July 2011

summer patchwork

It seems a long time ago since I took these first several photos…
…in the flower-gathering, porch-breakfasting, weeding-in-the-morning, resting-in-the-afternoon, early summer days.


…days abundant with rain and sun and energy and movement…

 

The more recent weeks of heat and stillness have woven their spell of inertia, with the white-noise hum of the air-conditioner much of the day and the weeds growing apace. 



But my family still gathered at my mom’s beach house for rare days of togetherness, as we do every summer….tho’ “how much longer?” we wondered. I returned home to my husband’s story of the little swallows leaving-of- the-nest. It would seem that two of them simply took flight one afternoon before my deario left for work. He just happened to see them, so he got a chair and sat down to watch (through the glass of the front door) the last young one leave the nest. Instead, he watched as the young one sat and sat, and the parents flew around and chattered and coaxed (one imagines)…to no avail. A parent bird even went so far as taking the reluctant ones wing in its beak and stretching it out…and still, the young one would have none of it. My husband left for work with the last fledgling still unfledged (may I still call it a fledgling?) and found it still in the nest in the morning…but not for long, for it flew later that morning, when it was good and ready. 
Good and Ready. I didn’t know that it worked that way for birds as well as humans. Not that we always have the opportunity of feeling good and ready for what comes our way, but those are the best times. I don’t know, as a mother, if I ever feel so when it comes to my own children flying the nest, but they fly never-the-less. Thus far, they aren’t away for long….rather like the three young swallows who swoop through the porch a few times a day now, blessing our home and our hours with cheer and remembrance.

So we have had only good bird moments here lately, I am glad to say. And how much I appreciated all your loving responses to my last post.
I knew you would understand.
As I know you understand the gratitude I felt for the bird that sang in the dark hour one early morning this week, just after we said good-bye to our eldest son as he left on the long drive that was only the beginning of a two-week adventure in the wilds. As the sun would not hurry up and bring me light, to ease my worries, song is the next best thing, and I was soon asleep.

And the summer continues to unfold…with the lovely re-discovery of a river beach from my courtship days (more of it to come…it is my new spot to pass some of my town hours). 
…a precious visit from a dear friend…
…not just rests, but little naps and the reading-of-good-books in the long and quiet afternoons…
…and every spare moment I can grasp spent creating my new venture online. It is the right time. I am Good and Ready…and also Determined, after a few months of dreary stuggle with the nuts and bolts part of it, to bring it to light in the near future.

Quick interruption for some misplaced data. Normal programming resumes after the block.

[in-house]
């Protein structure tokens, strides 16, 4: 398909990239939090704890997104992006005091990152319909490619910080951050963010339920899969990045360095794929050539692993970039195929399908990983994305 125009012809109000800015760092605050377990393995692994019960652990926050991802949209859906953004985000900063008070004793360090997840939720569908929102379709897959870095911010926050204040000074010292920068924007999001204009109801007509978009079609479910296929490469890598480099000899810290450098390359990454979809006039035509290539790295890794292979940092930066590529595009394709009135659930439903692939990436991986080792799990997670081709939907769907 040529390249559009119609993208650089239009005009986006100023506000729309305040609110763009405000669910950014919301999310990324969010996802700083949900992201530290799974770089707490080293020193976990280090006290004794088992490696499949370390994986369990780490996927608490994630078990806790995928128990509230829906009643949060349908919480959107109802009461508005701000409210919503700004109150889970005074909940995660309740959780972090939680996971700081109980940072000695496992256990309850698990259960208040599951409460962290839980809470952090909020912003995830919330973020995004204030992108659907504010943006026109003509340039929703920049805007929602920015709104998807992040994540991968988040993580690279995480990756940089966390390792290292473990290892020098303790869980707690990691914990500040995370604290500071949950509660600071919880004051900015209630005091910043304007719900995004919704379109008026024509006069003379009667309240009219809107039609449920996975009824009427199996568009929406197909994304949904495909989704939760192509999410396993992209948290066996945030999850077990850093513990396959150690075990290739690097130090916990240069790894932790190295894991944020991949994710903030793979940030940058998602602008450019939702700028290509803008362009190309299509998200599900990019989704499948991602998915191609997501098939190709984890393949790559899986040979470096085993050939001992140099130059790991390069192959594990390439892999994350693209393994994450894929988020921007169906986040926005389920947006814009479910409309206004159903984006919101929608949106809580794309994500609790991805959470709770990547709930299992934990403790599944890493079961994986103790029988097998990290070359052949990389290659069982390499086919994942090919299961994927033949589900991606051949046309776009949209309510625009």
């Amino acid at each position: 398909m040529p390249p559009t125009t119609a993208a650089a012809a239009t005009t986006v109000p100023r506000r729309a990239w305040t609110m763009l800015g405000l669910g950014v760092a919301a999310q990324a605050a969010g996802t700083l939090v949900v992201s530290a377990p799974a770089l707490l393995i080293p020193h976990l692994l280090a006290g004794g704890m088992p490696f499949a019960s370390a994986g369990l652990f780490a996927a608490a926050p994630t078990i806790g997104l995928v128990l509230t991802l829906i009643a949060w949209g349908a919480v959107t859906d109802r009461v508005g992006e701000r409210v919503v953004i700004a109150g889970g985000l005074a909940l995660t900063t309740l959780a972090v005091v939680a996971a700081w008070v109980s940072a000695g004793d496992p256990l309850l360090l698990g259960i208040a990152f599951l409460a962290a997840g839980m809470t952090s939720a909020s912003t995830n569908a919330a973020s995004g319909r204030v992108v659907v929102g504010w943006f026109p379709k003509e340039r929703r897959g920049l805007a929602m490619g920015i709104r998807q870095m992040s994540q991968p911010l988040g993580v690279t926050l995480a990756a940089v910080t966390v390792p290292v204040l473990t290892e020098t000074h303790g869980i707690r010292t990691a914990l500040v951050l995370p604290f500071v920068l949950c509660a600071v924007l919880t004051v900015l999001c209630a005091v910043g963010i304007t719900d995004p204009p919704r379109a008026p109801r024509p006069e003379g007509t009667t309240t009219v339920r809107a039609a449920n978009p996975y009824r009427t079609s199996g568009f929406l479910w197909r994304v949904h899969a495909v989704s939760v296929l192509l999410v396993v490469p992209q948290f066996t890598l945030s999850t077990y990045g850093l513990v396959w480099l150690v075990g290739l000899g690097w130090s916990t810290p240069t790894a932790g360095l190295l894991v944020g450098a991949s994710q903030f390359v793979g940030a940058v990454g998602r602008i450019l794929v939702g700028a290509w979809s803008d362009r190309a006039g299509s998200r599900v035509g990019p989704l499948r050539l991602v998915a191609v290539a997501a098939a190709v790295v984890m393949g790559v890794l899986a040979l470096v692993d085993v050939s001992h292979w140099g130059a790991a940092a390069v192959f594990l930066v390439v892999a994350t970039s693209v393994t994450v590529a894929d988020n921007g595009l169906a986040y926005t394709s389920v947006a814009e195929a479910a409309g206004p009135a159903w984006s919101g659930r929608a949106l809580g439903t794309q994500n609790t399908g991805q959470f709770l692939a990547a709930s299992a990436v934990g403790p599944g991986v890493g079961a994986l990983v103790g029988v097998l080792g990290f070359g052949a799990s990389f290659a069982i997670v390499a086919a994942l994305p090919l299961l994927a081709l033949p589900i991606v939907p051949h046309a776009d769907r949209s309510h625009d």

Until then, I hope your own summer patchworks are
bringing you moments of pleasure and joy.

the infinite thou art





Frail new-born wings, 

Small voice that sings,

New little beating heart,

Dread not thy birth,

Nor fear the earth —

The Infinite thou art :

The sun doth shine,

The earth doth spin.

For welcome — enter in

This green and daisied sphere.

Rejoice — and have no fear.
 
 
  
-Richard Le Gallienne 
 
 
 
 
 
 
 
 Tonight, as I was walking back to the house after putting the hens
to bed, I heard a commotion by the kitchen garden gate. In the
twilight, I could just make out our black and white cat and two
swooping mockingbirds. As I came closer, my hands full of hen's eggs,
the cat came towards me and I saw a little fledging bird hop
unsteadily into the garden. I couldn't tell if it was hurt or not,
but didn't stop to discern...just scooped up the cat in one hand,
the eggs were in the other and got back to the house. I deposited
the cat on the porch and the eggs in the fridge, checked on Mom,
took up the flashlight and strode back out towards the garden.
 
 
 
I was going to check on the little one and possibly put it safely
on a branch in a protective bush (what we have read to do in the past
when this has happened). The parent mockingbirds seemed to have moved
across the garden to the fruit trees, so I assumed the fledgling had
made its way there. But I was so wrong, just as that thought went
through my head, I heard and felt a sickening little crushing sound.
In despair, I swung the light to where I had just lifted my flowery
boot...and yes...there was the little body, its life quickly draining
away.
 
 
 


In only seconds it was still and my quiet sobs filled the gentle
darkness, then my apologies were flung out to the two mockingbirds,
somewhere in the garden, mockingbirds that sweeten our evenings and
early mornings...mockingbirds that must be confused, concerned...


As I stumbled back inside I struck the fence and then the steps with
the flashlight, then wiped away my tears so that they wouldn't upset
Mom, then tried to pretend that I was watching Wimbledon, when all
I could sense was the place on my foot that had felt that terrible
and tiny pressure.
 
 
 


There will be no one here to tell until the wee hours of the
morning, so I came here to tell of the little infinity that seemed
to end tonight, through the unlucky placement of my foot...or the
dratted cat...I just don't know. I just know how much the winged
things mean to our lives...we give them water and food and shelter...
we chronicle their daily lives...our eyes are drawn to them over and
over from morning to night...they are our dear companions...and I am
so sorry for what happened. And I shall be doing everything
possible to protect the three tiny swallows now nestling, closed-eyed,
in their wondrous muddy home on our front porch.